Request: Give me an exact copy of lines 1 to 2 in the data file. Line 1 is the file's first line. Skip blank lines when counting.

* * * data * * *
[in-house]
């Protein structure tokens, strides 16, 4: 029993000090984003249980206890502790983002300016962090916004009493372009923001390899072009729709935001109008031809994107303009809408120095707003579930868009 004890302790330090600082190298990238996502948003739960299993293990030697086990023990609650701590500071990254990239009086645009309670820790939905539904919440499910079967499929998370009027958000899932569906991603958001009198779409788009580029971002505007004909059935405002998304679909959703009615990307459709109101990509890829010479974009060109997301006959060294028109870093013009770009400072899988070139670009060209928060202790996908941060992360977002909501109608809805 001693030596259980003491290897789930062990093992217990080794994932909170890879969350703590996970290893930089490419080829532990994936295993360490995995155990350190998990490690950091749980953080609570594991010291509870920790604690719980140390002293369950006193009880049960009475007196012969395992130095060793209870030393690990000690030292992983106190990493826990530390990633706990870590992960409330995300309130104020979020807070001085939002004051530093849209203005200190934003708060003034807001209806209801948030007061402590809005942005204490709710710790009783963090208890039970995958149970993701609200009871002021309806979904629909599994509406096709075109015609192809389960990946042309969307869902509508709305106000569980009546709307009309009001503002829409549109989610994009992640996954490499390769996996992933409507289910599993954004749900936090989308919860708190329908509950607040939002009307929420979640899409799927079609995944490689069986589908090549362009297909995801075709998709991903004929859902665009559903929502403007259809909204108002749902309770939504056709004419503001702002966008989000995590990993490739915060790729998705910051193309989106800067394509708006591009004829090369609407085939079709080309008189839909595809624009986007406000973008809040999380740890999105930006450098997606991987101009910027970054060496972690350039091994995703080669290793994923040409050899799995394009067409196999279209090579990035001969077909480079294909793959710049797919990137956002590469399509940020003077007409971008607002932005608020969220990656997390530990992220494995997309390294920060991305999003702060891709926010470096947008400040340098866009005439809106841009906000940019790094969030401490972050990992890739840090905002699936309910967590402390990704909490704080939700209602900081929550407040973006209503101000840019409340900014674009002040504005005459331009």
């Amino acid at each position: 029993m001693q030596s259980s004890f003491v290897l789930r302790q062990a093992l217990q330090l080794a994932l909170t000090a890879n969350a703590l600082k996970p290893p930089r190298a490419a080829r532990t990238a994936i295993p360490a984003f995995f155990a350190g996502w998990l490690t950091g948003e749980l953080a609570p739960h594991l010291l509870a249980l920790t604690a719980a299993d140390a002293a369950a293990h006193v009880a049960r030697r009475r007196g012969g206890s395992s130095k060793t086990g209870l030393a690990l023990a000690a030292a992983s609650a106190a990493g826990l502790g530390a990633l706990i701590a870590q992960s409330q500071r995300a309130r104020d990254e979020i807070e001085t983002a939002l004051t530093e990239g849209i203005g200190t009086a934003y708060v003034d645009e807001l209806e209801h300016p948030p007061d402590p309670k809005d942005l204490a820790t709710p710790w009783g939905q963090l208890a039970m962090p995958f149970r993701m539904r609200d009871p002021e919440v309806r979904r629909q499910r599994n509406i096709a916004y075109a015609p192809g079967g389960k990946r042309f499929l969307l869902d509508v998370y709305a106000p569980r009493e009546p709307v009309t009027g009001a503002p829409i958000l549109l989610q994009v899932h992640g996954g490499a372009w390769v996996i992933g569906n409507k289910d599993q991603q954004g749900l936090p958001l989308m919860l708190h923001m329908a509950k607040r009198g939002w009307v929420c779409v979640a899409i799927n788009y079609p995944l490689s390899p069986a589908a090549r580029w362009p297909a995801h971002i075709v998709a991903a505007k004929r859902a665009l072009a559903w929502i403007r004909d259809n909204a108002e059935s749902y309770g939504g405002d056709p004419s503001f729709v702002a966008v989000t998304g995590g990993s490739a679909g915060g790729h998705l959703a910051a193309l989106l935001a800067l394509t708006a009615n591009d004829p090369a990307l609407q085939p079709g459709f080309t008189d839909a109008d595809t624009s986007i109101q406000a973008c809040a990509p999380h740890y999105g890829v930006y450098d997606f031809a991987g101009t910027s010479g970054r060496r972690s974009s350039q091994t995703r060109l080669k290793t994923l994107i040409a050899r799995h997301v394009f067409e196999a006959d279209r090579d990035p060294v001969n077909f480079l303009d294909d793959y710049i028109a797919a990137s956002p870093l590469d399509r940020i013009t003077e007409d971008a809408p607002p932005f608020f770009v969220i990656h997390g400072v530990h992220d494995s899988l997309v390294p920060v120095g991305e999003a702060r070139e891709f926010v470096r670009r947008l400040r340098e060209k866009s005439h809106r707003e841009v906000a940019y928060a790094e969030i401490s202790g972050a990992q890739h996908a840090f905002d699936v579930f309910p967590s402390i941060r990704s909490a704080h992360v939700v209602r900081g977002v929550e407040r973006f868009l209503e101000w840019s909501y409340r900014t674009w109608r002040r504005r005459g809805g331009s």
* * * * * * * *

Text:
[in-house]
């Protein structure tokens, strides 16, 4: 029993000090984003249980206890502790983002300016962090916004009493372009923001390899072009729709935001109008031809994107303009809408120095707003579930868009 004890302790330090600082190298990238996502948003739960299993293990030697086990023990609650701590500071990254990239009086645009309670820790939905539904919440499910079967499929998370009027958000899932569906991603958001009198779409788009580029971002505007004909059935405002998304679909959703009615990307459709109101990509890829010479974009060109997301006959060294028109870093013009770009400072899988070139670009060209928060202790996908941060992360977002909501109608809805 001693030596259980003491290897789930062990093992217990080794994932909170890879969350703590996970290893930089490419080829532990994936295993360490995995155990350190998990490690950091749980953080609570594991010291509870920790604690719980140390002293369950006193009880049960009475007196012969395992130095060793209870030393690990000690030292992983106190990493826990530390990633706990870590992960409330995300309130104020979020807070001085939002004051530093849209203005200190934003708060003034807001209806209801948030007061402590809005942005204490709710710790009783963090208890039970995958149970993701609200009871002021309806979904629909599994509406096709075109015609192809389960990946042309969307869902509508709305106000569980009546709307009309009001503002829409549109989610994009992640996954490499390769996996992933409507289910599993954004749900936090989308919860708190329908509950607040939002009307929420979640899409799927079609995944490689069986589908090549362009297909995801075709998709991903004929859902665009559903929502403007259809909204108002749902309770939504056709004419503001702002966008989000995590990993490739915060790729998705910051193309989106800067394509708006591009004829090369609407085939079709080309008189839909595809624009986007406000973008809040999380740890999105930006450098997606991987101009910027970054060496972690350039091994995703080669290793994923040409050899799995394009067409196999279209090579990035001969077909480079294909793959710049797919990137956002590469399509940020003077007409971008607002932005608020969220990656997390530990992220494995997309390294920060991305999003702060891709926010470096947008400040340098866009005439809106841009906000940019790094969030401490972050990992890739840090905002699936309910967590402390990704909490704080939700209602900081929550407040973006209503101000840019409340900014674009002040504005005459331009």